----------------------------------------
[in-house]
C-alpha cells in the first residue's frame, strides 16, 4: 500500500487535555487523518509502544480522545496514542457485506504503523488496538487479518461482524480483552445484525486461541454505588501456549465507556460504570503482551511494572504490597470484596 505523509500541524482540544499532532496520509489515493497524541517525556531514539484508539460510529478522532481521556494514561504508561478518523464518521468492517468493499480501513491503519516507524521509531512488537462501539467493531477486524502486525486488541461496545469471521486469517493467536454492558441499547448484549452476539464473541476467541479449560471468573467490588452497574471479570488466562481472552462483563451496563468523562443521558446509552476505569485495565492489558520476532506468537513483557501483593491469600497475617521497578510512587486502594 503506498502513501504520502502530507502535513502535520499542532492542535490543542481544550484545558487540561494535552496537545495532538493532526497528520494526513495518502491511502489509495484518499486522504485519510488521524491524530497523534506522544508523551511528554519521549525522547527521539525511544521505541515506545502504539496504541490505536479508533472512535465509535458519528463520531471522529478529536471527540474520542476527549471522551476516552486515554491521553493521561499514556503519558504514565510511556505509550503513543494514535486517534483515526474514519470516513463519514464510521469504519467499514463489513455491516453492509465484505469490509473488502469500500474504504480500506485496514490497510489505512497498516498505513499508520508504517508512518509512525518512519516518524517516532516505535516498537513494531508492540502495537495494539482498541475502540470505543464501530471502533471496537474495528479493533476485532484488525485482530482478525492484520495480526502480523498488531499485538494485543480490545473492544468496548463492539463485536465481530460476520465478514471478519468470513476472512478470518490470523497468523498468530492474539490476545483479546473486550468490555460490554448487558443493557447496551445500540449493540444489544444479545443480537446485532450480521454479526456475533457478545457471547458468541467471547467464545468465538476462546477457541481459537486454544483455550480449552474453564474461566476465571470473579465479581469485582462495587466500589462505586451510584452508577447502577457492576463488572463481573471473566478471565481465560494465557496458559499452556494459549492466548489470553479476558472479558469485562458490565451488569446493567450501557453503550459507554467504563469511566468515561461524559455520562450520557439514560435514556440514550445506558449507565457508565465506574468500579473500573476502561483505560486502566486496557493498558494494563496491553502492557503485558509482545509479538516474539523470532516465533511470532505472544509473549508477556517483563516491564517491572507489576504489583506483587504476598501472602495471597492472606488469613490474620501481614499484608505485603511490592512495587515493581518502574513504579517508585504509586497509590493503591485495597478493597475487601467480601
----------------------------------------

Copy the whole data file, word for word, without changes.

[in-house]
C-alpha cells in the first residue's frame, strides 16, 4: 500500500487535555487523518509502544480522545496514542457485506504503523488496538487479518461482524480483552445484525486461541454505588501456549465507556460504570503482551511494572504490597470484596 505523509500541524482540544499532532496520509489515493497524541517525556531514539484508539460510529478522532481521556494514561504508561478518523464518521468492517468493499480501513491503519516507524521509531512488537462501539467493531477486524502486525486488541461496545469471521486469517493467536454492558441499547448484549452476539464473541476467541479449560471468573467490588452497574471479570488466562481472552462483563451496563468523562443521558446509552476505569485495565492489558520476532506468537513483557501483593491469600497475617521497578510512587486502594 503506498502513501504520502502530507502535513502535520499542532492542535490543542481544550484545558487540561494535552496537545495532538493532526497528520494526513495518502491511502489509495484518499486522504485519510488521524491524530497523534506522544508523551511528554519521549525522547527521539525511544521505541515506545502504539496504541490505536479508533472512535465509535458519528463520531471522529478529536471527540474520542476527549471522551476516552486515554491521553493521561499514556503519558504514565510511556505509550503513543494514535486517534483515526474514519470516513463519514464510521469504519467499514463489513455491516453492509465484505469490509473488502469500500474504504480500506485496514490497510489505512497498516498505513499508520508504517508512518509512525518512519516518524517516532516505535516498537513494531508492540502495537495494539482498541475502540470505543464501530471502533471496537474495528479493533476485532484488525485482530482478525492484520495480526502480523498488531499485538494485543480490545473492544468496548463492539463485536465481530460476520465478514471478519468470513476472512478470518490470523497468523498468530492474539490476545483479546473486550468490555460490554448487558443493557447496551445500540449493540444489544444479545443480537446485532450480521454479526456475533457478545457471547458468541467471547467464545468465538476462546477457541481459537486454544483455550480449552474453564474461566476465571470473579465479581469485582462495587466500589462505586451510584452508577447502577457492576463488572463481573471473566478471565481465560494465557496458559499452556494459549492466548489470553479476558472479558469485562458490565451488569446493567450501557453503550459507554467504563469511566468515561461524559455520562450520557439514560435514556440514550445506558449507565457508565465506574468500579473500573476502561483505560486502566486496557493498558494494563496491553502492557503485558509482545509479538516474539523470532516465533511470532505472544509473549508477556517483563516491564517491572507489576504489583506483587504476598501472602495471597492472606488469613490474620501481614499484608505485603511490592512495587515493581518502574513504579517508585504509586497509590493503591485495597478493597475487601467480601